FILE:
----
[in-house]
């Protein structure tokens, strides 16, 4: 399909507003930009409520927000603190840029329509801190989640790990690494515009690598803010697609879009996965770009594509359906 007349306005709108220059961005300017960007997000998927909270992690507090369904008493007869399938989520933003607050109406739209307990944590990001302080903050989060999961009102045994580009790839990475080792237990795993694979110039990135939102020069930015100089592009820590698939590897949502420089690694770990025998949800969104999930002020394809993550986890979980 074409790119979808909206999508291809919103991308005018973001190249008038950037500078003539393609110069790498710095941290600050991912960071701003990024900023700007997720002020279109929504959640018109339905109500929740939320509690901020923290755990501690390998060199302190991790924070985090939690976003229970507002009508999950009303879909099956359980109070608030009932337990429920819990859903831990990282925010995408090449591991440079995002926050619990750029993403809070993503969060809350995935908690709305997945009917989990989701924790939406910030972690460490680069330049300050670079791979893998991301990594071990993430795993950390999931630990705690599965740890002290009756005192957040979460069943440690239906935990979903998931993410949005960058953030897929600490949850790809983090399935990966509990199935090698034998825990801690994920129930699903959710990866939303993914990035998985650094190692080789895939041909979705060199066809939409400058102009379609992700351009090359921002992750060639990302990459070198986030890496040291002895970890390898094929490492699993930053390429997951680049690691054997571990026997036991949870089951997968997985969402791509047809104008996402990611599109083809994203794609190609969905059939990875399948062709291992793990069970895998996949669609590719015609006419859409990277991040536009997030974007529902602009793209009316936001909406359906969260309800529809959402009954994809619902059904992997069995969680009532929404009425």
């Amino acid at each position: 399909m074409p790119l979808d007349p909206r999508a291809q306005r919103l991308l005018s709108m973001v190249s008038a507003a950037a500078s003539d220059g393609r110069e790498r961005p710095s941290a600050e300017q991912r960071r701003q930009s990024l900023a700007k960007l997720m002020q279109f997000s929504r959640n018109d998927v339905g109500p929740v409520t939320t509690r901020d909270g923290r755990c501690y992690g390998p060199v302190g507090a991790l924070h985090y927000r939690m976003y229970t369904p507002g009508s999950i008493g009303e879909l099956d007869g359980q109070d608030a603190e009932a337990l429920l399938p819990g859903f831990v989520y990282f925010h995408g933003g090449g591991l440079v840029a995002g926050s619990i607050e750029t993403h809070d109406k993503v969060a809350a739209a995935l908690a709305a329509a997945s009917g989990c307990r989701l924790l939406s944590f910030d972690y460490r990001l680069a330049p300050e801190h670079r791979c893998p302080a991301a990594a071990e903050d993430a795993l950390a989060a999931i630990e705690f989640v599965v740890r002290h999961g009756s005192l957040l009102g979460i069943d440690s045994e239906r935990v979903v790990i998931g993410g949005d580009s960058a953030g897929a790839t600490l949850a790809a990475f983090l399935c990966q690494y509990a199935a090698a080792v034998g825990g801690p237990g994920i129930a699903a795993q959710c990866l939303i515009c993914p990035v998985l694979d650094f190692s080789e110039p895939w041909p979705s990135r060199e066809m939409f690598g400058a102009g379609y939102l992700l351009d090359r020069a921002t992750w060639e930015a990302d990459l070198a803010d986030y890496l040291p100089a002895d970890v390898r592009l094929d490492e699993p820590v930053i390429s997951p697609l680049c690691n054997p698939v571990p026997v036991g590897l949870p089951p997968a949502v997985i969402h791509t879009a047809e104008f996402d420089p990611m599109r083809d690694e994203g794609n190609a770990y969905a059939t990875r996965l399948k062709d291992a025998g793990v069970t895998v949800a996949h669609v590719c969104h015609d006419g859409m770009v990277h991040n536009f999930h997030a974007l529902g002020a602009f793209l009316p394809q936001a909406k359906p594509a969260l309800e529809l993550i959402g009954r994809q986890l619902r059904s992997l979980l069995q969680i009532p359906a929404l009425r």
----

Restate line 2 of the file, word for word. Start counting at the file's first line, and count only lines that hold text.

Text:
């Protein structure tokens, strides 16, 4: 399909507003930009409520927000603190840029329509801190989640790990690494515009690598803010697609879009996965770009594509359906 007349306005709108220059961005300017960007997000998927909270992690507090369904008493007869399938989520933003607050109406739209307990944590990001302080903050989060999961009102045994580009790839990475080792237990795993694979110039990135939102020069930015100089592009820590698939590897949502420089690694770990025998949800969104999930002020394809993550986890979980 074409790119979808909206999508291809919103991308005018973001190249008038950037500078003539393609110069790498710095941290600050991912960071701003990024900023700007997720002020279109929504959640018109339905109500929740939320509690901020923290755990501690390998060199302190991790924070985090939690976003229970507002009508999950009303879909099956359980109070608030009932337990429920819990859903831990990282925010995408090449591991440079995002926050619990750029993403809070993503969060809350995935908690709305997945009917989990989701924790939406910030972690460490680069330049300050670079791979893998991301990594071990993430795993950390999931630990705690599965740890002290009756005192957040979460069943440690239906935990979903998931993410949005960058953030897929600490949850790809983090399935990966509990199935090698034998825990801690994920129930699903959710990866939303993914990035998985650094190692080789895939041909979705060199066809939409400058102009379609992700351009090359921002992750060639990302990459070198986030890496040291002895970890390898094929490492699993930053390429997951680049690691054997571990026997036991949870089951997968997985969402791509047809104008996402990611599109083809994203794609190609969905059939990875399948062709291992793990069970895998996949669609590719015609006419859409990277991040536009997030974007529902602009793209009316936001909406359906969260309800529809959402009954994809619902059904992997069995969680009532929404009425």